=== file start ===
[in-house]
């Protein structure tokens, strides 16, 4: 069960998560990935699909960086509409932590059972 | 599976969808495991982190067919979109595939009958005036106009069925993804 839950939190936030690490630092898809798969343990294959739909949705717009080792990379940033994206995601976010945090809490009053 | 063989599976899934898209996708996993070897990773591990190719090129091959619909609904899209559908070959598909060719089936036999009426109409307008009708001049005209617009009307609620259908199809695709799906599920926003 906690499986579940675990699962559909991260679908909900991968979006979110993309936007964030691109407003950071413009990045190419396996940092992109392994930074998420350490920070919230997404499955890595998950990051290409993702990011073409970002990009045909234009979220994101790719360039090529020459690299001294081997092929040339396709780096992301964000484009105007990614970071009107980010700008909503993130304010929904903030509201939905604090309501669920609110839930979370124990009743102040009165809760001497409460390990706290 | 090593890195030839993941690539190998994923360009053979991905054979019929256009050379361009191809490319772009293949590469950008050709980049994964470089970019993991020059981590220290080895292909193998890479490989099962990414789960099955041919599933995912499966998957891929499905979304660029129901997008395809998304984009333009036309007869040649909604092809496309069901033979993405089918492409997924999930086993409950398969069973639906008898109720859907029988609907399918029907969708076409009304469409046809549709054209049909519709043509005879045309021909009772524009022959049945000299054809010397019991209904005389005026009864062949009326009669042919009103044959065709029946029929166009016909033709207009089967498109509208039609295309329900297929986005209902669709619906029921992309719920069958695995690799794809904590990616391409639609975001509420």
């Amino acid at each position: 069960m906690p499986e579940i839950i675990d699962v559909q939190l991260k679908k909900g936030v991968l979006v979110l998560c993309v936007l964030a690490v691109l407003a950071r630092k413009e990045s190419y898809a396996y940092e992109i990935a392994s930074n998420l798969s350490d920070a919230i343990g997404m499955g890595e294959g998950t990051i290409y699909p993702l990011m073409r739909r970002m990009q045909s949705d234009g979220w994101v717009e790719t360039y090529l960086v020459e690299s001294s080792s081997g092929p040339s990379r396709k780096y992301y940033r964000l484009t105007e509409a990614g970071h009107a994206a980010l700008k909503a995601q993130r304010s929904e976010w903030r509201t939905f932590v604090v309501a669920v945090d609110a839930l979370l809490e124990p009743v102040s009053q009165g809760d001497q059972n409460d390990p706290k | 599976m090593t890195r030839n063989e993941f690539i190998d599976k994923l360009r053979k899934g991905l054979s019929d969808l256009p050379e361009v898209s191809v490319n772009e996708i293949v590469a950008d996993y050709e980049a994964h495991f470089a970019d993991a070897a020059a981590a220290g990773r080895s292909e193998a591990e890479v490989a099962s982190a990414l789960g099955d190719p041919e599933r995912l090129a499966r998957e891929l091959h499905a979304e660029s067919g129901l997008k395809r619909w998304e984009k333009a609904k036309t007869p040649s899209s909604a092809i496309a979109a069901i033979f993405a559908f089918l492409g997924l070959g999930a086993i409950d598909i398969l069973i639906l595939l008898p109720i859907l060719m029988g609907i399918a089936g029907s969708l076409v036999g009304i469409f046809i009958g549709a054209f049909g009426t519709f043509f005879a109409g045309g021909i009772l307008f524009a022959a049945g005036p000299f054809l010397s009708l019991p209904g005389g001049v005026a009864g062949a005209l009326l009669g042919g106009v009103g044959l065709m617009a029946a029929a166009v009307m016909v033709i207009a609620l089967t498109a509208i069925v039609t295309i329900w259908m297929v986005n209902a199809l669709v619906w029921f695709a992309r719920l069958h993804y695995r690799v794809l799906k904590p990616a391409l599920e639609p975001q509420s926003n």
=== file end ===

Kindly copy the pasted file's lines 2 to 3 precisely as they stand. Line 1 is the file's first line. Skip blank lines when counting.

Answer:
């Protein structure tokens, strides 16, 4: 069960998560990935699909960086509409932590059972 | 599976969808495991982190067919979109595939009958005036106009069925993804 839950939190936030690490630092898809798969343990294959739909949705717009080792990379940033994206995601976010945090809490009053 | 063989599976899934898209996708996993070897990773591990190719090129091959619909609904899209559908070959598909060719089936036999009426109409307008009708001049005209617009009307609620259908199809695709799906599920926003 906690499986579940675990699962559909991260679908909900991968979006979110993309936007964030691109407003950071413009990045190419396996940092992109392994930074998420350490920070919230997404499955890595998950990051290409993702990011073409970002990009045909234009979220994101790719360039090529020459690299001294081997092929040339396709780096992301964000484009105007990614970071009107980010700008909503993130304010929904903030509201939905604090309501669920609110839930979370124990009743102040009165809760001497409460390990706290 | 090593890195030839993941690539190998994923360009053979991905054979019929256009050379361009191809490319772009293949590469950008050709980049994964470089970019993991020059981590220290080895292909193998890479490989099962990414789960099955041919599933995912499966998957891929499905979304660029129901997008395809998304984009333009036309007869040649909604092809496309069901033979993405089918492409997924999930086993409950398969069973639906008898109720859907029988609907399918029907969708076409009304469409046809549709054209049909519709043509005879045309021909009772524009022959049945000299054809010397019991209904005389005026009864062949009326009669042919009103044959065709029946029929166009016909033709207009089967498109509208039609295309329900297929986005209902669709619906029921992309719920069958695995690799794809904590990616391409639609975001509420």
């Amino acid at each position: 069960m906690p499986e579940i839950i675990d699962v559909q939190l991260k679908k909900g936030v991968l979006v979110l998560c993309v936007l964030a690490v691109l407003a950071r630092k413009e990045s190419y898809a396996y940092e992109i990935a392994s930074n998420l798969s350490d920070a919230i343990g997404m499955g890595e294959g998950t990051i290409y699909p993702l990011m073409r739909r970002m990009q045909s949705d234009g979220w994101v717009e790719t360039y090529l960086v020459e690299s001294s080792s081997g092929p040339s990379r396709k780096y992301y940033r964000l484009t105007e509409a990614g970071h009107a994206a980010l700008k909503a995601q993130r304010s929904e976010w903030r509201t939905f932590v604090v309501a669920v945090d609110a839930l979370l809490e124990p009743v102040s009053q009165g809760d001497q059972n409460d390990p706290k | 599976m090593t890195r030839n063989e993941f690539i190998d599976k994923l360009r053979k899934g991905l054979s019929d969808l256009p050379e361009v898209s191809v490319n772009e996708i293949v590469a950008d996993y050709e980049a994964h495991f470089a970019d993991a070897a020059a981590a220290g990773r080895s292909e193998a591990e890479v490989a099962s982190a990414l789960g099955d190719p041919e599933r995912l090129a499966r998957e891929l091959h499905a979304e660029s067919g129901l997008k395809r619909w998304e984009k333009a609904k036309t007869p040649s899209s909604a092809i496309a979109a069901i033979f993405a559908f089918l492409g997924l070959g999930a086993i409950d598909i398969l069973i639906l595939l008898p109720i859907l060719m029988g609907i399918a089936g029907s969708l076409v036999g009304i469409f046809i009958g549709a054209f049909g009426t519709f043509f005879a109409g045309g021909i009772l307008f524009a022959a049945g005036p000299f054809l010397s009708l019991p209904g005389g001049v005026a009864g062949a005209l009326l009669g042919g106009v009103g044959l065709m617009a029946a029929a166009v009307m016909v033709i207009a609620l089967t498109a509208i069925v039609t295309i329900w259908m297929v986005n209902a199809l669709v619906w029921f695709a992309r719920l069958h993804y695995r690799v794809l799906k904590p990616a391409l599920e639609p975001q509420s926003n």